I promised several people that I would write a blog, and two and a half weeks into my trip, I feel like it’s only fair to deliver the first entry to my awaiting fans.
It also helps that it’s currently pouring with rain and there’s nothing else to do…
“I love a sunburnt country / A land of sweeping plains, / Of ragged mountain ranges, / Of droughts and flooding rains.”– My Country, Dorothea Mackellar (1885-1968)
“This is a country where even the fluffiest of caterpillars can lay you out with a toxic nip, where seashells will not just sting you but actually sometimes go for you. … If you are not stung or pronged to death in some unexpected manner, you may be fatally chomped by sharks or crocodiles, or carried helplessly out to sea by irresistible currents, or left to stagger to an unhappy death in the baking outback.”– In a Sunburned Country, Bill Bryson (b.1951)
One is undeniably more romantic than the other.
But both, I think, are encapsulated by the Aboriginal philosophy that if you look after country, country will look after you. Skimming the surface of such a complex relationship with nature, there’s both a respect and admiration for the land and an intimate understanding that if you piss it off, nature will always bite you back ten times harder.
Broome, Western Australia, “Gateway to the Kimberley” has now been my home for almost three weeks. With a permanent population of c.15,000 and hordes of about 45,000 a month at the peak of the dry season, it’s currently in a state of transition, having just entered the dry (although you wouldn’t know that after the weather today). Getting off the plane on 18th April, I was greeted by a wall of 40-degree heat during the day and a freezing 38 degrees at night… Now it’s a far more reasonable 35 and 22/23 respectively.
Much of my time so far has been spent in either pool, sea, or hammock (hard life, I know). If you ever find yourself in Broome, go to Cable Beach at sunset. In my first Monday to Friday week in Broome, I went four out of five evenings because, why not?
But ultimately, my reason for being in Broome is to work. On Saturday, I head off on my first twelve-day tour as a camp host for Kimberley Wild and I’m absolutely buzzing about it. My experience in the Kimberley last August is the main reason I’m back in Australia now – you could say it was love at first sight. I’ve gone on about it so much at the hostel that I’ve already been referred to as “Amber of the Kimberley” (not gonna lie, I was secretly extremely chuffed about that). The tour travels on a loop from Broome, stopping at Cape Leveque, Tunnel Creek, Bell Gorge, Lake Argyle, El Questro, and the Bungle Bungles, among many other places. Pindan red roads, blue skies, stunning scenery, sleeping under the Milky Way, hiking through a land that dwarfs you at every available opportunity, and patchy phone reception at best – I can’t wait.
Until now it’s been a bit of a waiting game, except for the odd day tour and overnight trip. I’ve already picked up a bit of the rhythm of tour: you unload the food, eat the food, reload the food (in a nutshell).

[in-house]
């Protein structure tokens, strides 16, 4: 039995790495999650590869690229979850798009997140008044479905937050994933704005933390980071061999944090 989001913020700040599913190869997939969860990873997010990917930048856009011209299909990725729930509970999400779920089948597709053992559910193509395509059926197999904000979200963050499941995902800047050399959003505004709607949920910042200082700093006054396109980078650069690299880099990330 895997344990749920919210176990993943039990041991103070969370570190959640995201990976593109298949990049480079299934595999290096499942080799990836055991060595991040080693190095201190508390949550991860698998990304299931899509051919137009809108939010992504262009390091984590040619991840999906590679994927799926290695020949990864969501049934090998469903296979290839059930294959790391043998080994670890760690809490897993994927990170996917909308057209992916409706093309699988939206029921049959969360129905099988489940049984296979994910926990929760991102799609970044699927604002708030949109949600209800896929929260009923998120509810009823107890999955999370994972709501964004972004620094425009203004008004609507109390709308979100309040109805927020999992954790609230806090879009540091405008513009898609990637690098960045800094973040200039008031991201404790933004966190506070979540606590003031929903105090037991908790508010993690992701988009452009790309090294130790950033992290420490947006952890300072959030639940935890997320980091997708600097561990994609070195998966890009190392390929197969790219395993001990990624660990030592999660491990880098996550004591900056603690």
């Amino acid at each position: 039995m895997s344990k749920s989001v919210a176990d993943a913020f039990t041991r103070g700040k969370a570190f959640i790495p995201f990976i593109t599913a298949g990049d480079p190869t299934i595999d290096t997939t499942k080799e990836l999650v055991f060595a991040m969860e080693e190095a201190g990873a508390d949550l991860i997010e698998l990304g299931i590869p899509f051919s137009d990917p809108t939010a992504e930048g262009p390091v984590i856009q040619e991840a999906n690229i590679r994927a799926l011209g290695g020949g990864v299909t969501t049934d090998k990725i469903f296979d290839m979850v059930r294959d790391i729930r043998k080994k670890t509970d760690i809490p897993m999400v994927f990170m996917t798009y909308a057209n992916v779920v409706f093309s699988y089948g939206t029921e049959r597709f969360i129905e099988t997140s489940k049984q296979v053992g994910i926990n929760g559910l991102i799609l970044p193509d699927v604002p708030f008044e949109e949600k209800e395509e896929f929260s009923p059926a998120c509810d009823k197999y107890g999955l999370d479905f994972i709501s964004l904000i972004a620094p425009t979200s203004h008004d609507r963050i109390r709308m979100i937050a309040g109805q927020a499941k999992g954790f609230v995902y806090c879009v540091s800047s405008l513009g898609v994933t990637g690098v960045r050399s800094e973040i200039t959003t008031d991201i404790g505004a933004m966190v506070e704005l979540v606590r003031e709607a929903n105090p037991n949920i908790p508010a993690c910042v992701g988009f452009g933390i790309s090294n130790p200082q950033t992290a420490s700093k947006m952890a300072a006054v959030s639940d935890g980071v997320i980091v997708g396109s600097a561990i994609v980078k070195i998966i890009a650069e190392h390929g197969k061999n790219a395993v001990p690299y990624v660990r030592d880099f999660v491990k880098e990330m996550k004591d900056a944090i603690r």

Except for when the fridge breaks…
Then you unload the food, throw away the food (including the questionably warm chicken), and get lunch at Kooljaman (because they do a cracking Barramundi and chips).
(N.B. I also cooked eggs for the first time, and for anyone in the know, that’s a big deal.)
Finding my feet was a bit intimidating at first. Hostels are scary. Especially if you’re an introvert.I arrived at the backpackers tired, hot and utterly overwhelmed; questioning whatever had possessed me to organise a eleven month trip, alone, to the other side of the world. Luckily, just as I was teetering on the edge of hysteria, my roommate decided to appear, and I was distracted from my own brain by another, much more stable, human being. Things started to feel more normal after that and I kept myself busy with all the bureaucratic hoops I had to jump through to get settled in Australia.
My main realisations:
- It’s okay to feel a bit panicked and apprehensive in a new place, and taking things one step at a time has always been my way of coping.
- As an introvert, it’s important to sandwich your way into as many conversations as possible early on, however awkward it may be. They might think you’re a bit weird, but, silver lining, they’re more likely to remember you.
- You will adjust to the heat, as impossible as that may seem to the sweaty, red-faced, dehydrated person staring back at you in the mirror. It helps if you have air-con (which I don’t), or a pool (which I do), or a decent-sized fridge you can hide in for 20 minutes at a time (this is still my last resort scenario).
- Don’t be afraid to ask questions, even if it makes you feel incompetent – odds are, the people who have been travelling in Australia since last year will know more than you do…!
It’s been hard being away from friends and family, but it’s been pretty exciting too, and I’m really looking forward to the next two weeks. My general aim is to avoid being eaten by salties (saltwater crocs), killed by snakes, or terrorised by dingoes, and to make sure the guests survive all of the above (+ me) for twelve days. No biggie.